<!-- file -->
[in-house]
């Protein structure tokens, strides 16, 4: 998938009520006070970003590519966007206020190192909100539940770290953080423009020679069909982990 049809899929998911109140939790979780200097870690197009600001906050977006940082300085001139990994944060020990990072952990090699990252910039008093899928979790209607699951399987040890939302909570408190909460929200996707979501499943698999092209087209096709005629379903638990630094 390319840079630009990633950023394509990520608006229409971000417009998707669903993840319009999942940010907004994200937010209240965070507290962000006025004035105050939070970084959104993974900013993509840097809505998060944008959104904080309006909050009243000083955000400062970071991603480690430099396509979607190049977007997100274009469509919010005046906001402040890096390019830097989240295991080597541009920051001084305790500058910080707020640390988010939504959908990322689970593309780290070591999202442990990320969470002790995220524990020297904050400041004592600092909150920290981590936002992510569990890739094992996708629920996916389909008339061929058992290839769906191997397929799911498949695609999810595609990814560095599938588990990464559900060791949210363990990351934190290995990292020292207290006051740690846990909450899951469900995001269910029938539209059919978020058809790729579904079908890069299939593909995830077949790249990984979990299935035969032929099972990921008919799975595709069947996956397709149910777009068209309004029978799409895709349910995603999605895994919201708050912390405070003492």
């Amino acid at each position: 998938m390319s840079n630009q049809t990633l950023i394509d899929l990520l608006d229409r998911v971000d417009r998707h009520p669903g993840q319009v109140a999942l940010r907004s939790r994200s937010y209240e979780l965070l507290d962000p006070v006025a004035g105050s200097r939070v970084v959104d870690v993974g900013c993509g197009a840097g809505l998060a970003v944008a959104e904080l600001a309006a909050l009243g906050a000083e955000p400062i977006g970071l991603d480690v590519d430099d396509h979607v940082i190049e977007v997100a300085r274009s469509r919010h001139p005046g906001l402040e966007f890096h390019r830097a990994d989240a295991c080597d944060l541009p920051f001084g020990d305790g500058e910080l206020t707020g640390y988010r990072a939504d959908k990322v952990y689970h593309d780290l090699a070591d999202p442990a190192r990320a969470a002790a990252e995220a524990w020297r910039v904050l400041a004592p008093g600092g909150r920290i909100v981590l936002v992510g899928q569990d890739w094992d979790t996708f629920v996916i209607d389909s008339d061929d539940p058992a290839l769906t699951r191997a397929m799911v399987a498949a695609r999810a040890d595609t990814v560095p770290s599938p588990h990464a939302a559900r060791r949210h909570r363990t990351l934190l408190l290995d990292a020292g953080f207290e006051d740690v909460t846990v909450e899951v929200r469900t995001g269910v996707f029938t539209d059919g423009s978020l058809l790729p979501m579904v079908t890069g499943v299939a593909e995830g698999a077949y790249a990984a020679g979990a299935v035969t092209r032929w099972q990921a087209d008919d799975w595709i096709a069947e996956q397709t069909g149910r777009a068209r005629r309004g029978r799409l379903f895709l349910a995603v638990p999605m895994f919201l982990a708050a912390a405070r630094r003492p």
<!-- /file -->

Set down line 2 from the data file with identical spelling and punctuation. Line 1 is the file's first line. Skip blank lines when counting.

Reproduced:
């Protein structure tokens, strides 16, 4: 998938009520006070970003590519966007206020190192909100539940770290953080423009020679069909982990 049809899929998911109140939790979780200097870690197009600001906050977006940082300085001139990994944060020990990072952990090699990252910039008093899928979790209607699951399987040890939302909570408190909460929200996707979501499943698999092209087209096709005629379903638990630094 390319840079630009990633950023394509990520608006229409971000417009998707669903993840319009999942940010907004994200937010209240965070507290962000006025004035105050939070970084959104993974900013993509840097809505998060944008959104904080309006909050009243000083955000400062970071991603480690430099396509979607190049977007997100274009469509919010005046906001402040890096390019830097989240295991080597541009920051001084305790500058910080707020640390988010939504959908990322689970593309780290070591999202442990990320969470002790995220524990020297904050400041004592600092909150920290981590936002992510569990890739094992996708629920996916389909008339061929058992290839769906191997397929799911498949695609999810595609990814560095599938588990990464559900060791949210363990990351934190290995990292020292207290006051740690846990909450899951469900995001269910029938539209059919978020058809790729579904079908890069299939593909995830077949790249990984979990299935035969032929099972990921008919799975595709069947996956397709149910777009068209309004029978799409895709349910995603999605895994919201708050912390405070003492």